Israeli archaeologist Aharon Kempinski contends that the square structure and its installations that Adam Zertal identified as an altar in “Has Joshua’s Altar Been Found on Mt. Ebal?” BAR 11:01, actually reflect three separate and successive Iron Age I settlement phases: first, pits and silos; second, a two-or three-room farm house; and finally, a watchtower. The colors in Kempinski’s three drawings are the same colors used for the corresponding Structures in Zertal’s BAR article.

The phase 2 house was destroyed in the 11th century B.C., says Kempinski—perhaps by Canaanites or perhaps in an attack by another Israelite tribe. Phase 3 settlers, Kempinski suggests, then created a defensive watchtower (yellow) by filling in the destroyed house to use it as a base for the watchtower. The pithos that Kempinski saw within the structure is located in his phase 3 plan.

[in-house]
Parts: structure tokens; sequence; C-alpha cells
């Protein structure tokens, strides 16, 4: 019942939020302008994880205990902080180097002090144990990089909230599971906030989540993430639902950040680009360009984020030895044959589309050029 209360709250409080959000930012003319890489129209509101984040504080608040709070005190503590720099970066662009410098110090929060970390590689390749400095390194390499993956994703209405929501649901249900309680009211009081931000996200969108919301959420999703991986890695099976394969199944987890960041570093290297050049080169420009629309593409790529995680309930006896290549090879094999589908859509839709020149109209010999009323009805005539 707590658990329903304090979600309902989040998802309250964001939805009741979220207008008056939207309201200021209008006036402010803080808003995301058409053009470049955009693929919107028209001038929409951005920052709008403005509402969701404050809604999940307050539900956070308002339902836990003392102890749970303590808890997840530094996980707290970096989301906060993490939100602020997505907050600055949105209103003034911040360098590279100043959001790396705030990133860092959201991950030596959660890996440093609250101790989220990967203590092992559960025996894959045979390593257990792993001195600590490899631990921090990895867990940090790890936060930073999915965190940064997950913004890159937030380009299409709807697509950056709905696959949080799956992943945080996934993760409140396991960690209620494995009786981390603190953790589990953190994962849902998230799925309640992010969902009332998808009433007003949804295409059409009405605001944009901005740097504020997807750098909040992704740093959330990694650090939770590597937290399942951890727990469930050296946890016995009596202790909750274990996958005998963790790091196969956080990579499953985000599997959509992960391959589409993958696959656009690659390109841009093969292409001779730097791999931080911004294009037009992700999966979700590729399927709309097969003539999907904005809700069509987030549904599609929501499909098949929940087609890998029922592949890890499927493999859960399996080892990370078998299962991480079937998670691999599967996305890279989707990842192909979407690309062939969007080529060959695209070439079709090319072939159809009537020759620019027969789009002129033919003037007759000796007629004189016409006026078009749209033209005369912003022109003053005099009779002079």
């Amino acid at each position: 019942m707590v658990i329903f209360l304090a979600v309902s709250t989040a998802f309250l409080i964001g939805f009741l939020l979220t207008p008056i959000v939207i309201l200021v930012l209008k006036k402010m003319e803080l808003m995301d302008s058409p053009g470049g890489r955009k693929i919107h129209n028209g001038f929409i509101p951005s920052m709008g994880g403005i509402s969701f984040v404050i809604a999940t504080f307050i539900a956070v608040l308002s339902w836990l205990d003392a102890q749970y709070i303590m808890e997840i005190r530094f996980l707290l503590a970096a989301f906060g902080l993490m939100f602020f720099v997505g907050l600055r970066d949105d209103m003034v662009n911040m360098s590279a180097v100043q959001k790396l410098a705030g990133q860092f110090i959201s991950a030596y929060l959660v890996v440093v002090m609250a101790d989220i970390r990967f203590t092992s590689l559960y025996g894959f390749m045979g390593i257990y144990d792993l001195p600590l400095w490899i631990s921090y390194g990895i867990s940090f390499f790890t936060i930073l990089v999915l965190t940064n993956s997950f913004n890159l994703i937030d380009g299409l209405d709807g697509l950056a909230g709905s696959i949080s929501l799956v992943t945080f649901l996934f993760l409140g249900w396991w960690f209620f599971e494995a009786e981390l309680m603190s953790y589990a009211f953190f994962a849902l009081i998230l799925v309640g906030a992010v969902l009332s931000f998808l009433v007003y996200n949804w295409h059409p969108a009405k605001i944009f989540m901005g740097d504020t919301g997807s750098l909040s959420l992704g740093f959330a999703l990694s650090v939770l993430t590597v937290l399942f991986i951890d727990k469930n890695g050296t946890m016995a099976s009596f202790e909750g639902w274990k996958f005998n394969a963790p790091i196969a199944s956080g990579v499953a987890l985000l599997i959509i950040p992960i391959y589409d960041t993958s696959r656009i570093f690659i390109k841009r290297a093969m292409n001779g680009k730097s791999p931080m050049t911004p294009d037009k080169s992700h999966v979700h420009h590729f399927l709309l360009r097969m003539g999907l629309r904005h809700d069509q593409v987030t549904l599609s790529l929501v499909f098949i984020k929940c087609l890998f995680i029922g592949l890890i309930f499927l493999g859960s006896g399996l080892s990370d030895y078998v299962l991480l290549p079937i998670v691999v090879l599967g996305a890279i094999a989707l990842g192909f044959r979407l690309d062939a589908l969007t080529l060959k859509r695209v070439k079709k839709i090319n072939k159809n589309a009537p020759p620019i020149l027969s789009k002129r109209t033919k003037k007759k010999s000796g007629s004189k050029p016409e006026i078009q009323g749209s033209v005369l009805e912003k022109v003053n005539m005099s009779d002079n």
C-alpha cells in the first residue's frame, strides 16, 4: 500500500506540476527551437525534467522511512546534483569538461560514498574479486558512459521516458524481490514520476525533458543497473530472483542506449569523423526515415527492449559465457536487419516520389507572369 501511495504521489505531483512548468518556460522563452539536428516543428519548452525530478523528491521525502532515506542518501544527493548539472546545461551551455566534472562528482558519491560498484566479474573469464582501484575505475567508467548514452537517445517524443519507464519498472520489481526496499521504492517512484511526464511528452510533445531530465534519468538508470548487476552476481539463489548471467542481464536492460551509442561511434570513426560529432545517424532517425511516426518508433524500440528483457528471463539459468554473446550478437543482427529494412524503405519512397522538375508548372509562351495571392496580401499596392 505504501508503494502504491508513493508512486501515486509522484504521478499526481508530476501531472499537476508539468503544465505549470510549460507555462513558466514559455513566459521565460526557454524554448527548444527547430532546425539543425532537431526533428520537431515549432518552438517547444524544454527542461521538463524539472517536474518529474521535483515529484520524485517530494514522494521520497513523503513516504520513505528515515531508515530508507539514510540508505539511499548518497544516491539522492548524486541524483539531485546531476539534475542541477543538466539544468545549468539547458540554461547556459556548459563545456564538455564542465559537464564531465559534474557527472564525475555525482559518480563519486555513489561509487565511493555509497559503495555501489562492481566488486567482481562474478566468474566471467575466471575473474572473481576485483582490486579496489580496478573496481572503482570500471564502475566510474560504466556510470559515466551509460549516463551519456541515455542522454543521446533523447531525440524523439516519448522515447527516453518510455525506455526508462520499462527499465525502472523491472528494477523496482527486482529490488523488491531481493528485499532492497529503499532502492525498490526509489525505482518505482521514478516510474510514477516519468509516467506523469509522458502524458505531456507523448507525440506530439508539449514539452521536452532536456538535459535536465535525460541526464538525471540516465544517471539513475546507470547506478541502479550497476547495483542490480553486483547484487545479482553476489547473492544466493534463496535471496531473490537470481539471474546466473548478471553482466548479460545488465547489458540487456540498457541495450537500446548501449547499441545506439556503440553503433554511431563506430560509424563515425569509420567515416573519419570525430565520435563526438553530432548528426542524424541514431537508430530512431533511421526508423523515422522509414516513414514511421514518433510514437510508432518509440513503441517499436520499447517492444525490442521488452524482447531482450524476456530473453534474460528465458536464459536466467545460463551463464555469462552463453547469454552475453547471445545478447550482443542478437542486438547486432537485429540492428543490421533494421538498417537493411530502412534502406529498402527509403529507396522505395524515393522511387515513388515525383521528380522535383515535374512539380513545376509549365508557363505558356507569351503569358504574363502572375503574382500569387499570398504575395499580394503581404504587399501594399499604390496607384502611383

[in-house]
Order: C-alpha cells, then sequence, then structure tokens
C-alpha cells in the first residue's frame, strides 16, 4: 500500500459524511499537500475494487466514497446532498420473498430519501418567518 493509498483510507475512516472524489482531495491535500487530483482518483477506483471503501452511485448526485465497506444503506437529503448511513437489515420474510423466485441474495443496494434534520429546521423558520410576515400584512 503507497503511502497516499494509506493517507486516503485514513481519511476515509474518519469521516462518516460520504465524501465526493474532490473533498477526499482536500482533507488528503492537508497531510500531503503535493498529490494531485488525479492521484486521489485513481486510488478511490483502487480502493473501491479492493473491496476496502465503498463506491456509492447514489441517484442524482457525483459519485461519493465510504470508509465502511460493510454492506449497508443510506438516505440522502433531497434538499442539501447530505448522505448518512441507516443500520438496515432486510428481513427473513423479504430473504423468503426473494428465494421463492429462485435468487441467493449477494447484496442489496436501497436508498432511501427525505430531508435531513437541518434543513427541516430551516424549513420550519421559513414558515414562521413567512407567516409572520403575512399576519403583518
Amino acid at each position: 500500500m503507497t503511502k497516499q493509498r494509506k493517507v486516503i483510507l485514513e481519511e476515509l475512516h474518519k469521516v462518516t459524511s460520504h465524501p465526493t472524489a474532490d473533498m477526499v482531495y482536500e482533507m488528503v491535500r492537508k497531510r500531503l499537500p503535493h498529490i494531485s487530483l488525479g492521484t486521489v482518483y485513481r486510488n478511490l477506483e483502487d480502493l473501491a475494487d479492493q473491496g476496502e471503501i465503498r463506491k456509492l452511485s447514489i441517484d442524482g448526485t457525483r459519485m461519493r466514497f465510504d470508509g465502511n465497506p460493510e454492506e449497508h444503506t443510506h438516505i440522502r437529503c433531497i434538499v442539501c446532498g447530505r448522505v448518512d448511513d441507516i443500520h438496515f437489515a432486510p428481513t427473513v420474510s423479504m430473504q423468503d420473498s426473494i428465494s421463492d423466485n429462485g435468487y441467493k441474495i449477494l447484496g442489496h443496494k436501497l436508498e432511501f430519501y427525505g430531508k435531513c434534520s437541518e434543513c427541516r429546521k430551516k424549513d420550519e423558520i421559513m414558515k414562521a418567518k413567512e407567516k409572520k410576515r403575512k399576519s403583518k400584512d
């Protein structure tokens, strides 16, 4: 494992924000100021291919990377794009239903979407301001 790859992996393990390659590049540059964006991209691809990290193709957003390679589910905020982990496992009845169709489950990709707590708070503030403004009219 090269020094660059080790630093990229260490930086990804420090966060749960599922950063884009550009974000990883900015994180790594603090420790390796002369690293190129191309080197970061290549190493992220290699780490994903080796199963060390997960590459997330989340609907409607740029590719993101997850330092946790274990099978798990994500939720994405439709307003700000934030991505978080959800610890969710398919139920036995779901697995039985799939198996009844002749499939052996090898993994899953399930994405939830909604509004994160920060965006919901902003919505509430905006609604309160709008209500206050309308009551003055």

Zertal’s Altar Reconstruction

But the excavator of the square structure, Adam Zertal, says that the cultic nature of the Mt. Ebal site cannot be denied. The yellow walls, according to Zertal, are part of an altar platform for burning sacrifices and a three-foot-wide ramp leading up to it. He maintains that the blue structures, built at the same time as the yellow, are two courtyards and a lower ramp that runs alongside the higher ramp and then turns into a ledge surrounding the altar platform.

Although Zertal disagrees with Kempinski’s contention that the circular installations (green) are non-cultic pits and silos, Zertal does attribute these installations to an earlier phase than that of the altar.

Zertal denies that any destruction occurred at Mt. Ebal in phase 2 or at any other time; he says that there was never a need for a watchtower at this cult site.